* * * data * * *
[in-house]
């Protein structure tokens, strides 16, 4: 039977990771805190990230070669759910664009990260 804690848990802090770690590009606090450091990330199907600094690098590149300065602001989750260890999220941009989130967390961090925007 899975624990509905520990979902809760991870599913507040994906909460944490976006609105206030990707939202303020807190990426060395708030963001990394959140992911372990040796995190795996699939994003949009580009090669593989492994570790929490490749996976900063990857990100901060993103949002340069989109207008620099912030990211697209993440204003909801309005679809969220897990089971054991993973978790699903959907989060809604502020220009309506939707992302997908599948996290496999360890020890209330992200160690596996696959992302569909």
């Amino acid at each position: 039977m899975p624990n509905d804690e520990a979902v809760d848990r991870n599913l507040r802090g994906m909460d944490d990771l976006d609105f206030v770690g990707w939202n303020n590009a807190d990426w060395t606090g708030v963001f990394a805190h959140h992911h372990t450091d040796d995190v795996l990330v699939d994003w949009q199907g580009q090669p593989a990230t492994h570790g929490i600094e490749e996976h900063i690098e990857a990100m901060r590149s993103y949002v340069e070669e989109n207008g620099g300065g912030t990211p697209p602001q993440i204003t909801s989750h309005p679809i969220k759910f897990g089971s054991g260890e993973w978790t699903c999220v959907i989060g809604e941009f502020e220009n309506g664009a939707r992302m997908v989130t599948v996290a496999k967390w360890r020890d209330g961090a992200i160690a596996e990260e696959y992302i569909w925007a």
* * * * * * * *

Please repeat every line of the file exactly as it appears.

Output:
[in-house]
């Protein structure tokens, strides 16, 4: 039977990771805190990230070669759910664009990260 804690848990802090770690590009606090450091990330199907600094690098590149300065602001989750260890999220941009989130967390961090925007 899975624990509905520990979902809760991870599913507040994906909460944490976006609105206030990707939202303020807190990426060395708030963001990394959140992911372990040796995190795996699939994003949009580009090669593989492994570790929490490749996976900063990857990100901060993103949002340069989109207008620099912030990211697209993440204003909801309005679809969220897990089971054991993973978790699903959907989060809604502020220009309506939707992302997908599948996290496999360890020890209330992200160690596996696959992302569909």
């Amino acid at each position: 039977m899975p624990n509905d804690e520990a979902v809760d848990r991870n599913l507040r802090g994906m909460d944490d990771l976006d609105f206030v770690g990707w939202n303020n590009a807190d990426w060395t606090g708030v963001f990394a805190h959140h992911h372990t450091d040796d995190v795996l990330v699939d994003w949009q199907g580009q090669p593989a990230t492994h570790g929490i600094e490749e996976h900063i690098e990857a990100m901060r590149s993103y949002v340069e070669e989109n207008g620099g300065g912030t990211p697209p602001q993440i204003t909801s989750h309005p679809i969220k759910f897990g089971s054991g260890e993973w978790t699903c999220v959907i989060g809604e941009f502020e220009n309506g664009a939707r992302m997908v989130t599948v996290a496999k967390w360890r020890d209330g961090a992200i160690a596996e990260e696959y992302i569909w925007a």